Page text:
Phillips educators had us undergo a process of self-reflection by looking at ourselves, our values, communities, and interests as they transpire into the class. The Phillips Collection Head of Teaching & Learning Hilary Katz, said, “While looking at your personal identity, it is important to be clear about your position (your perspectives, power, and identities) when teaching an arts integration lesson to students.”

During one of our arts integration lessons, we recreated a work of art as a way to confront our biases in the process.

Simone Leigh, No Face (Crown Heights), 2018; My recreation of No Face.

I was drawn to reproducing the artwork by Simone Leigh because I connected to the feeling of discomfort that I felt when looking at it. I learned that she explores historical and contemporary racism in the United States. I connected to the feeling of struggle and the “subjective experience” I felt as a first-generation American woman. Looking deeper at my identity and funds of knowledge by closely looking at my communities of origins made me realize how the meaning we each bring to the classroom impacts our teaching.

Also, this workshop allowed me to think differently about the process of curating as a meaningful creative process and think about ways I could apply it in the class with some original students’ work.

In small groups, we curated the teachers’ recreations of Phillips’s artworks.

This workshop was instrumental in recognizing my power as an Artist, educator, curator, and leader in my communities.  By selecting, encouraging voices, validating students’ confidence, scaffolding talents, creating meaning and culture through inquiry, and building the classroom fund of knowledge, teachers and artists can motivate and change their communities.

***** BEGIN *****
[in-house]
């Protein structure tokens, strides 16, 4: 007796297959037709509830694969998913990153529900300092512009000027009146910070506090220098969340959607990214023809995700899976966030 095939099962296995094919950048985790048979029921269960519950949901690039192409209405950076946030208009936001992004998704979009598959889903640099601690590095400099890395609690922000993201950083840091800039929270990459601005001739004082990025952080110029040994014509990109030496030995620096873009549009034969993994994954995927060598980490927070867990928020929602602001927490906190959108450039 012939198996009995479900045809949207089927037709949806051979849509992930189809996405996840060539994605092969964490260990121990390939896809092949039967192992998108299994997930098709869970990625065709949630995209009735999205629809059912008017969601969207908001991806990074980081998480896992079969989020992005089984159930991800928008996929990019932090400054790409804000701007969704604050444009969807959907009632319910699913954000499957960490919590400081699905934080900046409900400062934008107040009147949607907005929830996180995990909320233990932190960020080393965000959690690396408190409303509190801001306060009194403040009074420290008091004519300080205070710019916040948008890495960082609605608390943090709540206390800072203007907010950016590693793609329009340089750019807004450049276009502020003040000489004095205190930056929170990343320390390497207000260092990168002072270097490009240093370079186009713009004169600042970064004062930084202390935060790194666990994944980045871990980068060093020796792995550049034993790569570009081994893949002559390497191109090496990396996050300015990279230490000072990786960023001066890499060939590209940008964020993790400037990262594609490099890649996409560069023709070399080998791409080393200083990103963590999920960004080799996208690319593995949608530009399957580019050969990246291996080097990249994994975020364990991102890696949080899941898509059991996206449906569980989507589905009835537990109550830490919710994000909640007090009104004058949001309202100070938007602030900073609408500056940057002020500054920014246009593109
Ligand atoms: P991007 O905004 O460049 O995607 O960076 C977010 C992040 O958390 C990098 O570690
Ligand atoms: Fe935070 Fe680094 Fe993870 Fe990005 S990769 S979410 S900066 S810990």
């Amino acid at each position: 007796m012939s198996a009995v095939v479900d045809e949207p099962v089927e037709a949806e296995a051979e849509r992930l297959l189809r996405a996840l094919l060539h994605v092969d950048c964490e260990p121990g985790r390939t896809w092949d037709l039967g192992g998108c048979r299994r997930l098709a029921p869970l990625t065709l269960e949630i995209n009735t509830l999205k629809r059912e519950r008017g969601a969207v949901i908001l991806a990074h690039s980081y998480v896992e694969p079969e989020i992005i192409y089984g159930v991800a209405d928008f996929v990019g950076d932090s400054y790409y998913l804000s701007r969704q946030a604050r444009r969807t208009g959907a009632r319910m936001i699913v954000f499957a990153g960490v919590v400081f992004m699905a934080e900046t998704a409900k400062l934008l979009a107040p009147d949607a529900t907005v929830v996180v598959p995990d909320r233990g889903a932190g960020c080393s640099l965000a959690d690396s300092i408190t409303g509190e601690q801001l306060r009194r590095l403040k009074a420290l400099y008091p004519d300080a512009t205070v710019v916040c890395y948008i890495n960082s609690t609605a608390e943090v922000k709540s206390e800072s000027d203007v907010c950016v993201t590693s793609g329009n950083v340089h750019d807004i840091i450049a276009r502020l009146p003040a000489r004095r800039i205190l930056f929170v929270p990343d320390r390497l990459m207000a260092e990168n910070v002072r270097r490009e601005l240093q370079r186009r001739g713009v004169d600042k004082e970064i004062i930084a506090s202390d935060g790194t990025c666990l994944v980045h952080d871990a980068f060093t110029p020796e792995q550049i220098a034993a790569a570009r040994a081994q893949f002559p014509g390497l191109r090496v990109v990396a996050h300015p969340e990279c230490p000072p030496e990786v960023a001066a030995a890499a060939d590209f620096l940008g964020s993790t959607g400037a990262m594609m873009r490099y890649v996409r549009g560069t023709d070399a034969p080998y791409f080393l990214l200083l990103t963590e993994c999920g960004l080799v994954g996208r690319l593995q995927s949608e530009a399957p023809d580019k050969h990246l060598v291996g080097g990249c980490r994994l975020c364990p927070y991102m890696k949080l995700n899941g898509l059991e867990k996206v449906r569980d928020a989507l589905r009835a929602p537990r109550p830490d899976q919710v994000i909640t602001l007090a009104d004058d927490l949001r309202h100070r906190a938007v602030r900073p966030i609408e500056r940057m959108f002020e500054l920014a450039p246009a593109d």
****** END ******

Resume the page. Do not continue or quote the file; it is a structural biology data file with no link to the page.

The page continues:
Making my own prints and reflecting on their meaning made me think about what kinds of communities come together in my classroom.

My seven-word story about my prints: Communities are powerful when they value education.

This workshop made me look back at my values, my bias, and my commitment as a teacher and artist to nurture the potential in all human beings. Culture is something that is intangible and inseparable from the experience; it is flexible and always interchangeable. Hilary Katz said, “Culture is not in a box.” Culture and funds of knowledge are fluid, always changing and evolving.

Just like artists influence their communities, teachers have transformative powers. They are agents of social change in their communities because they support and nourish their students’ voices and talents and help them recognize their knowledge, cultures, and funds of knowledge.